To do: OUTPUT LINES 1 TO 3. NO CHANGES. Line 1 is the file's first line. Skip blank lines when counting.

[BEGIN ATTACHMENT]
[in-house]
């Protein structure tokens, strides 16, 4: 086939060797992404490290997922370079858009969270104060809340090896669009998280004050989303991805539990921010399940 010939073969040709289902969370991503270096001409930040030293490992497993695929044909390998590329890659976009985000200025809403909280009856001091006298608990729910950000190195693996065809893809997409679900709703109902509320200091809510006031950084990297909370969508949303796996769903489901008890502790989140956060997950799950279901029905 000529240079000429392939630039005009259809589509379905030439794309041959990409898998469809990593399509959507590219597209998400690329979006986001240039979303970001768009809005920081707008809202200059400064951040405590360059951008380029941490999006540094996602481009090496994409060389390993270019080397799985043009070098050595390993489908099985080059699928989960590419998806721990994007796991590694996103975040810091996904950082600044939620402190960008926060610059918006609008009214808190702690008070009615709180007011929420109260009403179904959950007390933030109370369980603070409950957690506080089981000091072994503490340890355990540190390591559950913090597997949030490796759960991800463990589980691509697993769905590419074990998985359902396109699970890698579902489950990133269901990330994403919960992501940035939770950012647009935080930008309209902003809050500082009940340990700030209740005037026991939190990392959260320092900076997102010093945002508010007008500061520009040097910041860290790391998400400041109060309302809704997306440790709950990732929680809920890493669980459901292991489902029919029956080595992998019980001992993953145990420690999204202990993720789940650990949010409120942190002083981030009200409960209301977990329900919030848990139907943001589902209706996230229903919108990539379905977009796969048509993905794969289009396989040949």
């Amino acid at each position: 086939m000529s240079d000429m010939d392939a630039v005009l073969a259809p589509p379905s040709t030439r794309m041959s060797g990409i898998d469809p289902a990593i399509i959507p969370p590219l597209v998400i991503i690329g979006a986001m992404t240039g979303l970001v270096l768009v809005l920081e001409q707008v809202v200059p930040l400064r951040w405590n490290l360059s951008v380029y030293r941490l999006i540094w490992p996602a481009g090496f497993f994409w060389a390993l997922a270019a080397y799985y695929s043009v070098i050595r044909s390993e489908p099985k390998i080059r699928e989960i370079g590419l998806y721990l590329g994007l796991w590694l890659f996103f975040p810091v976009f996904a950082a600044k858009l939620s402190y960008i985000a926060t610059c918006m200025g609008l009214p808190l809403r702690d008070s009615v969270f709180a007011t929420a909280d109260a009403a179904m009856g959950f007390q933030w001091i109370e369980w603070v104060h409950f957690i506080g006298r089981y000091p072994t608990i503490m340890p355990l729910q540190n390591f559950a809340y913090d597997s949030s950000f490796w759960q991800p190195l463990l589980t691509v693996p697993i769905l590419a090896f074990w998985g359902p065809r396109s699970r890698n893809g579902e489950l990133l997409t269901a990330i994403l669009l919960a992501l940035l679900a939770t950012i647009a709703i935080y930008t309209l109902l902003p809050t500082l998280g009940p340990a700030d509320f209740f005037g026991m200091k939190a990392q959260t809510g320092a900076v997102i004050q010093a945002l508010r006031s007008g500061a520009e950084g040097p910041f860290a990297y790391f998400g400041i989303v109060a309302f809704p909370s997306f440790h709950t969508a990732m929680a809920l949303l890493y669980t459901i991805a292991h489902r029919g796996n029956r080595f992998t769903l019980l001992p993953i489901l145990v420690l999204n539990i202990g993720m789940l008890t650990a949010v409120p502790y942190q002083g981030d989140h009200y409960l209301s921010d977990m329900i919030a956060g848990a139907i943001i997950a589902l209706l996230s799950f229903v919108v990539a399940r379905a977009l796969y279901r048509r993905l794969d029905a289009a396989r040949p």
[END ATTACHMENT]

[in-house]
């Protein structure tokens, strides 16, 4: 086939060797992404490290997922370079858009969270104060809340090896669009998280004050989303991805539990921010399940 010939073969040709289902969370991503270096001409930040030293490992497993695929044909390998590329890659976009985000200025809403909280009856001091006298608990729910950000190195693996065809893809997409679900709703109902509320200091809510006031950084990297909370969508949303796996769903489901008890502790989140956060997950799950279901029905 000529240079000429392939630039005009259809589509379905030439794309041959990409898998469809990593399509959507590219597209998400690329979006986001240039979303970001768009809005920081707008809202200059400064951040405590360059951008380029941490999006540094996602481009090496994409060389390993270019080397799985043009070098050595390993489908099985080059699928989960590419998806721990994007796991590694996103975040810091996904950082600044939620402190960008926060610059918006609008009214808190702690008070009615709180007011929420109260009403179904959950007390933030109370369980603070409950957690506080089981000091072994503490340890355990540190390591559950913090597997949030490796759960991800463990589980691509697993769905590419074990998985359902396109699970890698579902489950990133269901990330994403919960992501940035939770950012647009935080930008309209902003809050500082009940340990700030209740005037026991939190990392959260320092900076997102010093945002508010007008500061520009040097910041860290790391998400400041109060309302809704997306440790709950990732929680809920890493669980459901292991489902029919029956080595992998019980001992993953145990420690999204202990993720789940650990949010409120942190002083981030009200409960209301977990329900919030848990139907943001589902209706996230229903919108990539379905977009796969048509993905794969289009396989040949």
């Amino acid at each position: 086939m000529s240079d000429m010939d392939a630039v005009l073969a259809p589509p379905s040709t030439r794309m041959s060797g990409i898998d469809p289902a990593i399509i959507p969370p590219l597209v998400i991503i690329g979006a986001m992404t240039g979303l970001v270096l768009v809005l920081e001409q707008v809202v200059p930040l400064r951040w405590n490290l360059s951008v380029y030293r941490l999006i540094w490992p996602a481009g090496f497993f994409w060389a390993l997922a270019a080397y799985y695929s043009v070098i050595r044909s390993e489908p099985k390998i080059r699928e989960i370079g590419l998806y721990l590329g994007l796991w590694l890659f996103f975040p810091v976009f996904a950082a600044k858009l939620s402190y960008i985000a926060t610059c918006m200025g609008l009214p808190l809403r702690d008070s009615v969270f709180a007011t929420a909280d109260a009403a179904m009856g959950f007390q933030w001091i109370e369980w603070v104060h409950f957690i506080g006298r089981y000091p072994t608990i503490m340890p355990l729910q540190n390591f559950a809340y913090d597997s949030s950000f490796w759960q991800p190195l463990l589980t691509v693996p697993i769905l590419a090896f074990w998985g359902p065809r396109s699970r890698n893809g579902e489950l990133l997409t269901a990330i994403l669009l919960a992501l940035l679900a939770t950012i647009a709703i935080y930008t309209l109902l902003p809050t500082l998280g009940p340990a700030d509320f209740f005037g026991m200091k939190a990392q959260t809510g320092a900076v997102i004050q010093a945002l508010r006031s007008g500061a520009e950084g040097p910041f860290a990297y790391f998400g400041i989303v109060a309302f809704p909370s997306f440790h709950t969508a990732m929680a809920l949303l890493y669980t459901i991805a292991h489902r029919g796996n029956r080595f992998t769903l019980l001992p993953i489901l145990v420690l999204n539990i202990g993720m789940l008890t650990a949010v409120p502790y942190q002083g981030d989140h009200y409960l209301s921010d977990m329900i919030a956060g848990a139907i943001i997950a589902l209706l996230s799950f229903v919108v990539a399940r379905a977009l796969y279901r048509r993905l794969d029905a289009a396989r040949p």